By Alex Tarrant
The architect who designed an award winning "starter home" in a Department of Building and Housing competition reckons the 120 square metre three-bedroom house could be built en masse for less than NZ$200,000 each, excluding land costs, although he says this could still be hard to achieve.
The Labour Party referred to Tony Koia's starter home - unbeknown to Koia - in its KiwiBuild policy document, outlining Labour's plans for the government to finance then sell 100,000 homes at an average build cost of NZ$300,000 over ten years.
Principal Tony Koia told interest.co.nz the houses could be built in a group of about ten for around NZ$1,400 (including GST) per square metre, or about NZ$170,000. However some finishing touches would be left for the owners. The design also includes a covered porch of about 39 square metres.
Koia said the design was not as low-cost as it could be, as the firm took expected running costs, such as heating, into account, and designed it with these in mind. Spending slightly more on insulation up-front meant running costs would be more affordable over the longer-term, he said.
Koia told interest.co.nz the house was designed to have bits added on if need be.
"You can add entrance foyers, add on garages, or add on master bedroom wings afterwards. So it’s an additive house rather than trying to provide something with a double garage that you don’t have two cars to put in. It can grow with your needs," Koia said.
While the standard house entered in the competition contained three bedrooms, since then, Koia had developed a whole series of homes, studios and garages under the name Smarthouse.
“We’ve got smaller studio homes that start off at around 60 square metres, and build up to around 200 square metres," he said.
NZ$1,400 per square metre including GST
In terms of building costs, Koia had some initial reports done that suggested ten of the houses could built together at one point in time for about NZ$1,400 per square metre, including GST.
“Now that is hard to achieve. It does take some volume and it does have some exclusions in terms of site works and finishes that the owners need to do themselves," Koia said.
“But on volume, they [DBH] were looking around that kind of figure," he said.
Koia did build two of the houses at around that cost.
“Clients were often adding things to them though, as they do, so that increased the costs.”
“We tell people for one-off houses you should probably be looking at around NZ$250,000 plus GST [excluding land]. That covers some site works and some more finishes. But they can be scaled up and down depending on what your appetite is to finish them," Koia said.
Affordable running costs
“What we’ve realised even in producing a couple of those houses is that, what’s affordable to one set of people is not affordable to another. So what we’ve actually focussed the home on is a higher value, but concentrated on the whole running cost of the house," Koia told interest.co.nz.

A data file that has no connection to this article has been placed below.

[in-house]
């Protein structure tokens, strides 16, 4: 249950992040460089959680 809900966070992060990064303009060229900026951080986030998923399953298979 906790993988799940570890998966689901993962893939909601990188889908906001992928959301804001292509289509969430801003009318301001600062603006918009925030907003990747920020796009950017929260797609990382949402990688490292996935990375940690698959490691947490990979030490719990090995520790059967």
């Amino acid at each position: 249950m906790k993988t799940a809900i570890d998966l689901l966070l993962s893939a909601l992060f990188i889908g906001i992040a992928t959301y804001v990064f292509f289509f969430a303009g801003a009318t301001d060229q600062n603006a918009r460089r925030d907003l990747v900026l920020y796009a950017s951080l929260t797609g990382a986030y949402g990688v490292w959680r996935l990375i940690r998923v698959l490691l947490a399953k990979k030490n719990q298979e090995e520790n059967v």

“A lot of group home builders are looking at the lowest cost. We think that’s the wrong way to actually look at it. You want to look at what’s the actual running cost. Because the lowest cost houses have the highest running costs, and they penalise the people who need the low running costs," he said.
“We use 150 mm studs throughout the house. They offer 50% more insulation than a standard house. For a couple of thousand dollars, we think it’s much better to have 50% more insulation than to be losing that amount of money probably every year in a cold climate.
“Yes, you could do lowest cost, but we prefer to focus on best value,” Koia said.
Koia was looking at different building techniques and insulation options to make running costs even cheaper. Recently he began to look at how to incorporate Structurally Insulated Polystyrene panels (SIPS) produced in Rangiora by Thermax.
The panels were significantly more airtight than what was currently being used, meaning running costs would decrease substantially.
“We think that will have some big advantages for mass production," Koia said.
Koia was working to produce SIPS houses for the Christchurch rebuild. It was looking at an eight unit development in Christchurch at the moment, while also entering a competition to develop ‘The Hive’, a 50-plus residential development in Christchurch which would include a range of unit sizes from studios up to four bedrooms.
“It’s still early days in the design process, but we’re trying to design a product that will achieve something for a broad cross-section of the market. We’re doing that not just to maximise sales, but in a community of 50-plus accommodation units having a cross-section of people is just a lot more healthy socially," Koia said.